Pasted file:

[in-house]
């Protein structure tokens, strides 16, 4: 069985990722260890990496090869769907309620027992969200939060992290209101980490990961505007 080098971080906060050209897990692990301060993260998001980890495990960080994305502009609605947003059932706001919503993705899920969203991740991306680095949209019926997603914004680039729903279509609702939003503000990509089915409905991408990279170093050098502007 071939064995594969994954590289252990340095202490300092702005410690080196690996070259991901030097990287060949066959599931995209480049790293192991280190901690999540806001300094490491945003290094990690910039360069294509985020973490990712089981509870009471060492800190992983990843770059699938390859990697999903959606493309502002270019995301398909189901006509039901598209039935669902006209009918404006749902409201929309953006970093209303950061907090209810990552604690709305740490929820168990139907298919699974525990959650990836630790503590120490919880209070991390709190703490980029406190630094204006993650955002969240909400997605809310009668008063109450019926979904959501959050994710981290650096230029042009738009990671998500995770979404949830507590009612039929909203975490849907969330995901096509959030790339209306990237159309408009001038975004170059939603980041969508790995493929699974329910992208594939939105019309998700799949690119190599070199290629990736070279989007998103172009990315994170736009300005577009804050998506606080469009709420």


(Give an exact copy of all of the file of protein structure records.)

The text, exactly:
[in-house]
């Protein structure tokens, strides 16, 4: 069985990722260890990496090869769907309620027992969200939060992290209101980490990961505007 080098971080906060050209897990692990301060993260998001980890495990960080994305502009609605947003059932706001919503993705899920969203991740991306680095949209019926997603914004680039729903279509609702939003503000990509089915409905991408990279170093050098502007 071939064995594969994954590289252990340095202490300092702005410690080196690996070259991901030097990287060949066959599931995209480049790293192991280190901690999540806001300094490491945003290094990690910039360069294509985020973490990712089981509870009471060492800190992983990843770059699938390859990697999903959606493309502002270019995301398909189901006509039901598209039935669902006209009918404006749902409201929309953006970093209303950061907090209810990552604690709305740490929820168990139907298919699974525990959650990836630790503590120490919880209070991390709190703490980029406190630094204006993650955002969240909400997605809310009668008063109450019926979904959501959050994710981290650096230029042009738009990671998500995770979404949830507590009612039929909203975490849907969330995901096509959030790339209306990237159309408009001038975004170059939603980041969508790995493929699974329910992208594939939105019309998700799949690119190599070199290629990736070279989007998103172009990315994170736009300005577009804050998506606080469009709420």